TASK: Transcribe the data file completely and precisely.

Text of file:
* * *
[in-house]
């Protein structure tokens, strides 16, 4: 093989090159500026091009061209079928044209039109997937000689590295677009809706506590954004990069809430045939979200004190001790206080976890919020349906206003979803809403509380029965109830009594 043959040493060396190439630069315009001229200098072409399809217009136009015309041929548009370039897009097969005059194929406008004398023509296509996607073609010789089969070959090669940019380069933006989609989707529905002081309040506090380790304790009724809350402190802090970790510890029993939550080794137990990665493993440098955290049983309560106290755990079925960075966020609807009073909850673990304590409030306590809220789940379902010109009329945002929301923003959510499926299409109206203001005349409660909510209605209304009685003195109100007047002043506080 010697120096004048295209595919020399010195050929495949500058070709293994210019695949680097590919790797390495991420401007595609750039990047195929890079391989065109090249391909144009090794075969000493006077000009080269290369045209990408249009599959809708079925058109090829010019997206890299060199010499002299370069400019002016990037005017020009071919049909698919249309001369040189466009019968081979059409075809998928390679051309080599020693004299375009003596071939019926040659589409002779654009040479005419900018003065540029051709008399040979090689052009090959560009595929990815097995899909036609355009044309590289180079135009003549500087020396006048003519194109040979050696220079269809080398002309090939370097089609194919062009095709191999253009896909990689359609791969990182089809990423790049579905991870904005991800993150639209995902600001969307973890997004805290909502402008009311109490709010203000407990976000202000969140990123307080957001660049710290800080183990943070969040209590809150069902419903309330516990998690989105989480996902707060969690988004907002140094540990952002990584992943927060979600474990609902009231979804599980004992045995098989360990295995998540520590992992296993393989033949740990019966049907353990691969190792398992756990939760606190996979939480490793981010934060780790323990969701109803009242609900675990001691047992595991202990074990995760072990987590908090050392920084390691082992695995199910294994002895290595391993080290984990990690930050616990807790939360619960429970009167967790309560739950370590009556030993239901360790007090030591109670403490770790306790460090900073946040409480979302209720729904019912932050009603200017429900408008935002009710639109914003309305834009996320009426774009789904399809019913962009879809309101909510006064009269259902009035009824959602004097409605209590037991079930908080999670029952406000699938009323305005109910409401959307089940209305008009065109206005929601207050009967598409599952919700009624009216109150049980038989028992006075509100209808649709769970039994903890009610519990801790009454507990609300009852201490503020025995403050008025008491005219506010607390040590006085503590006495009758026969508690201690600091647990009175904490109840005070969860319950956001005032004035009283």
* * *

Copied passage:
[in-house]
């Protein structure tokens, strides 16, 4: 093989090159500026091009061209079928044209039109997937000689590295677009809706506590954004990069809430045939979200004190001790206080976890919020349906206003979803809403509380029965109830009594 043959040493060396190439630069315009001229200098072409399809217009136009015309041929548009370039897009097969005059194929406008004398023509296509996607073609010789089969070959090669940019380069933006989609989707529905002081309040506090380790304790009724809350402190802090970790510890029993939550080794137990990665493993440098955290049983309560106290755990079925960075966020609807009073909850673990304590409030306590809220789940379902010109009329945002929301923003959510499926299409109206203001005349409660909510209605209304009685003195109100007047002043506080 010697120096004048295209595919020399010195050929495949500058070709293994210019695949680097590919790797390495991420401007595609750039990047195929890079391989065109090249391909144009090794075969000493006077000009080269290369045209990408249009599959809708079925058109090829010019997206890299060199010499002299370069400019002016990037005017020009071919049909698919249309001369040189466009019968081979059409075809998928390679051309080599020693004299375009003596071939019926040659589409002779654009040479005419900018003065540029051709008399040979090689052009090959560009595929990815097995899909036609355009044309590289180079135009003549500087020396006048003519194109040979050696220079269809080398002309090939370097089609194919062009095709191999253009896909990689359609791969990182089809990423790049579905991870904005991800993150639209995902600001969307973890997004805290909502402008009311109490709010203000407990976000202000969140990123307080957001660049710290800080183990943070969040209590809150069902419903309330516990998690989105989480996902707060969690988004907002140094540990952002990584992943927060979600474990609902009231979804599980004992045995098989360990295995998540520590992992296993393989033949740990019966049907353990691969190792398992756990939760606190996979939480490793981010934060780790323990969701109803009242609900675990001691047992595991202990074990995760072990987590908090050392920084390691082992695995199910294994002895290595391993080290984990990690930050616990807790939360619960429970009167967790309560739950370590009556030993239901360790007090030591109670403490770790306790460090900073946040409480979302209720729904019912932050009603200017429900408008935002009710639109914003309305834009996320009426774009789904399809019913962009879809309101909510006064009269259902009035009824959602004097409605209590037991079930908080999670029952406000699938009323305005109910409401959307089940209305008009065109206005929601207050009967598409599952919700009624009216109150049980038989028992006075509100209808649709769970039994903890009610519990801790009454507990609300009852201490503020025995403050008025008491005219506010607390040590006085503590006495009758026969508690201690600091647990009175904490109840005070969860319950956001005032004035009283």